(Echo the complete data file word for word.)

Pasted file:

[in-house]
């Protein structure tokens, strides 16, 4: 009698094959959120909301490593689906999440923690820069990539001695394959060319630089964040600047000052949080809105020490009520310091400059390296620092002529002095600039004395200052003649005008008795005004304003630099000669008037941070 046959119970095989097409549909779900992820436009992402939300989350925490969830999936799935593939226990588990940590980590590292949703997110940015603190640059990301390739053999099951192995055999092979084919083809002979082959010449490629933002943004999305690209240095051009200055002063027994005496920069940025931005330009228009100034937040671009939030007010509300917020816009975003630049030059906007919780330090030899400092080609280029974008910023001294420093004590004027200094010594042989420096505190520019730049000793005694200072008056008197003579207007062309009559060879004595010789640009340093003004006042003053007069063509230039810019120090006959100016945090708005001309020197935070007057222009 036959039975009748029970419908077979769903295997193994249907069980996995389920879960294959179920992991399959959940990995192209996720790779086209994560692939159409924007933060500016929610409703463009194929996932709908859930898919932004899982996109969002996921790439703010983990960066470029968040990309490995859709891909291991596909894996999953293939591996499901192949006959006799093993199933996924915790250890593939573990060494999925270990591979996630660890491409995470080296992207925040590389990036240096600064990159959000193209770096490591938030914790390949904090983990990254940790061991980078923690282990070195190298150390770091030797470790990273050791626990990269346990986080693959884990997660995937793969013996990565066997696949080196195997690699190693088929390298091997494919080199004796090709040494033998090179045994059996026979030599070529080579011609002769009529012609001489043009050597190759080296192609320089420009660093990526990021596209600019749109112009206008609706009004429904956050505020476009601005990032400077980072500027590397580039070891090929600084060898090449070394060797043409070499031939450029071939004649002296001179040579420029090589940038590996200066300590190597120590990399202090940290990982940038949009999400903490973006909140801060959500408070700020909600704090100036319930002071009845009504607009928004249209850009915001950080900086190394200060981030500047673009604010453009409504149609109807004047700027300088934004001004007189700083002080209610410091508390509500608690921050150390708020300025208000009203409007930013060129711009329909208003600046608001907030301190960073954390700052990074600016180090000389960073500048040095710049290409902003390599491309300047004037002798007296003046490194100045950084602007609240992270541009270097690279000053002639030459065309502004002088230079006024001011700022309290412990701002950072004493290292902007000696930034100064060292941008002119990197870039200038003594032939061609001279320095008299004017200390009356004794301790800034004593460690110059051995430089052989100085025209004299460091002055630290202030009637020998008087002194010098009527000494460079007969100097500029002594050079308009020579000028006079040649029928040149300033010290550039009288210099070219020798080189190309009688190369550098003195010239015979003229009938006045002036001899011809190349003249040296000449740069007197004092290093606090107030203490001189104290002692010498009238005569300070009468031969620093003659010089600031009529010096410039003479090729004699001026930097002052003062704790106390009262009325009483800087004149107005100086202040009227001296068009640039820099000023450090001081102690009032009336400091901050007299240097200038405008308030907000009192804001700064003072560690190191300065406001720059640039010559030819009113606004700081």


[in-house]
């Protein structure tokens, strides 16, 4: 009698094959959120909301490593689906999440923690820069990539001695394959060319630089964040600047000052949080809105020490009520310091400059390296620092002529002095600039004395200052003649005008008795005004304003630099000669008037941070 046959119970095989097409549909779900992820436009992402939300989350925490969830999936799935593939226990588990940590980590590292949703997110940015603190640059990301390739053999099951192995055999092979084919083809002979082959010449490629933002943004999305690209240095051009200055002063027994005496920069940025931005330009228009100034937040671009939030007010509300917020816009975003630049030059906007919780330090030899400092080609280029974008910023001294420093004590004027200094010594042989420096505190520019730049000793005694200072008056008197003579207007062309009559060879004595010789640009340093003004006042003053007069063509230039810019120090006959100016945090708005001309020197935070007057222009 036959039975009748029970419908077979769903295997193994249907069980996995389920879960294959179920992991399959959940990995192209996720790779086209994560692939159409924007933060500016929610409703463009194929996932709908859930898919932004899982996109969002996921790439703010983990960066470029968040990309490995859709891909291991596909894996999953293939591996499901192949006959006799093993199933996924915790250890593939573990060494999925270990591979996630660890491409995470080296992207925040590389990036240096600064990159959000193209770096490591938030914790390949904090983990990254940790061991980078923690282990070195190298150390770091030797470790990273050791626990990269346990986080693959884990997660995937793969013996990565066997696949080196195997690699190693088929390298091997494919080199004796090709040494033998090179045994059996026979030599070529080579011609002769009529012609001489043009050597190759080296192609320089420009660093990526990021596209600019749109112009206008609706009004429904956050505020476009601005990032400077980072500027590397580039070891090929600084060898090449070394060797043409070499031939450029071939004649002296001179040579420029090589940038590996200066300590190597120590990399202090940290990982940038949009999400903490973006909140801060959500408070700020909600704090100036319930002071009845009504607009928004249209850009915001950080900086190394200060981030500047673009604010453009409504149609109807004047700027300088934004001004007189700083002080209610410091508390509500608690921050150390708020300025208000009203409007930013060129711009329909208003600046608001907030301190960073954390700052990074600016180090000389960073500048040095710049290409902003390599491309300047004037002798007296003046490194100045950084602007609240992270541009270097690279000053002639030459065309502004002088230079006024001011700022309290412990701002950072004493290292902007000696930034100064060292941008002119990197870039200038003594032939061609001279320095008299004017200390009356004794301790800034004593460690110059051995430089052989100085025209004299460091002055630290202030009637020998008087002194010098009527000494460079007969100097500029002594050079308009020579000028006079040649029928040149300033010290550039009288210099070219020798080189190309009688190369550098003195010239015979003229009938006045002036001899011809190349003249040296000449740069007197004092290093606090107030203490001189104290002692010498009238005569300070009468031969620093003659010089600031009529010096410039003479090729004699001026930097002052003062704790106390009262009325009483800087004149107005100086202040009227001296068009640039820099000023450090001081102690009032009336400091901050007299240097200038405008308030907000009192804001700064003072560690190191300065406001720059640039010559030819009113606004700081």